Pemberton is known as a top-notch year-round outdoor recreation destination. Sports enthusiasts, tourists, and outdoorsy folk often visit Pemberton during the summer months to indulge in everything from biking, camping, golfing and horseback riding to rafting, jet boating, swimming, and of course hiking.
The trails in Pemberton are among the best in BC, offering hikers world-class views and stunning wildlife. Explore Pemberton the way nature intended, with this list of the best hikes in town!
Nairn Falls (easy)
Time: 1.5 hours
Elevation Gain: 1.5km
Nairn Falls, located along the Sea To Sky Highway, is a nice, short hike to a beautiful waterfall. The trail follows alongside the river, providing hikers of all fitness levels with a scenic walk and bubbling background noise. Hangout and have a snack by the falls, but be sure to bring your camera as the photogenic falls are worth showing to friends!
Shadow Lake (easy)
Time: 2 hours
Elevation Gain: minimal
Shadow Lake is a hidden gem! Countless cars pass by the lake, which is hidden from view less than 100 meters from the highway. This is an easy walk with a big reward; the contrast between the mountains and the marshy shores of Shadow Lake make this view uniquely beautiful. Pro tip: Upon finding a fork in the trail, head left to a viewpoint along the Green River Trail to take in a view that will leave you speechless.
Joffre Lakes (intermediate)
Time: 4 hours
Elevation Gain: 370 meters
Joffre Lakes is a fairly well-known hike in Pemberton. Its popularity is due to the fact that it’s one of BC’s most accessible and most beautiful hikes. The trail takes hikers by three lakes, eventually reaching a campsite next to Upper Joffre Lake. The hike gives tourists and locals the opportunity to experience incredible alpine scenery without a gruelling trek into the backcountry. Enjoy this route in a day hike, or get comfy and stay the night.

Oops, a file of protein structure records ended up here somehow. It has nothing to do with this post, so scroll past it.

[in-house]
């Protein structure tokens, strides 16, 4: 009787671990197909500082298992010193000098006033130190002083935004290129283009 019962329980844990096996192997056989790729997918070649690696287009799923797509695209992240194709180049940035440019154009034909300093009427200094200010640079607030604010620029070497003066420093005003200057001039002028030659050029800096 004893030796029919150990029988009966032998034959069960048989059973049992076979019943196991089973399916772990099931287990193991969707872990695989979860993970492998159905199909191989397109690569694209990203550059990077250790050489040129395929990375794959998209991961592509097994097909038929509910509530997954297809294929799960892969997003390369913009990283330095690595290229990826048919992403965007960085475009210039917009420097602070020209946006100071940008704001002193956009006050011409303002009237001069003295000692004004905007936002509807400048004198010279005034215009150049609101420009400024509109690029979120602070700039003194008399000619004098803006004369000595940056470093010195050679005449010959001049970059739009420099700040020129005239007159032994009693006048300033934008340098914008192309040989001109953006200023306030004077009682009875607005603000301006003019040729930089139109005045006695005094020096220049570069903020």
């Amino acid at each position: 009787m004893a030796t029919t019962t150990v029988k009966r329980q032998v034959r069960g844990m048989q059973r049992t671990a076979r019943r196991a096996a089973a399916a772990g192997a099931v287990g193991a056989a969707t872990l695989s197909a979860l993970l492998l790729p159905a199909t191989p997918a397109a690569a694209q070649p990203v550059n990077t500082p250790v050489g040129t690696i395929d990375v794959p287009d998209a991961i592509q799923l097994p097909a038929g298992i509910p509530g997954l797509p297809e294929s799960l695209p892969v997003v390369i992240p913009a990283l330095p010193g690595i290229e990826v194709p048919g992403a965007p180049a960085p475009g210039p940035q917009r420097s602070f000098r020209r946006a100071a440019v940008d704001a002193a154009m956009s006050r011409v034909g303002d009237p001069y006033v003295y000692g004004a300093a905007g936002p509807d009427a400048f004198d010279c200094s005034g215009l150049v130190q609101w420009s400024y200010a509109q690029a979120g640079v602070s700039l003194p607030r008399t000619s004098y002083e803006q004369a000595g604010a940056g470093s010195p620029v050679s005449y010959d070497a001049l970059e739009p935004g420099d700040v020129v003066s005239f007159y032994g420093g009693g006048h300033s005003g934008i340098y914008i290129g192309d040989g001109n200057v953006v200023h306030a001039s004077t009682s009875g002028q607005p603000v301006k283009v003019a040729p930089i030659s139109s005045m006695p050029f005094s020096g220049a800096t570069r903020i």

Blowdown Creek Trail (intermediate)
Time: 5 hours
Located off the Sea to Sky Highway, Blowdown Creek Trail is a little-known local favourite. The hike is on gravel road, but leads explorers up to fields of heather and alpine flowers, as well as a lake and the abandoned Silver Queen mine site. Despite having a few steeper parts, the hike is worth the work as there are spectacular views of Blowdown Lake and the surrounding mountains along the way. Can’t get enough? Stay at the campsite at the Lake for a night or two, just be sure to watch out for grizzlies!
Tenquille Lake (advanced)
One of the oldest hiking routes in the Valley, this historic route will take you to Tenquille Lake and an alpine trail network beyond. Early 20th Century miners used pack-horse routes to reach this subalpine region. There is no doubt that this region is one of the best destinations for experienced hikers! The beginning of the trail is quite challenging, beginning with a short, steep grade through a clearcut. However once hikers reach the trees, the incline is moderate or easy for the remainder of the hike through lush alpine meadow painted with flowers.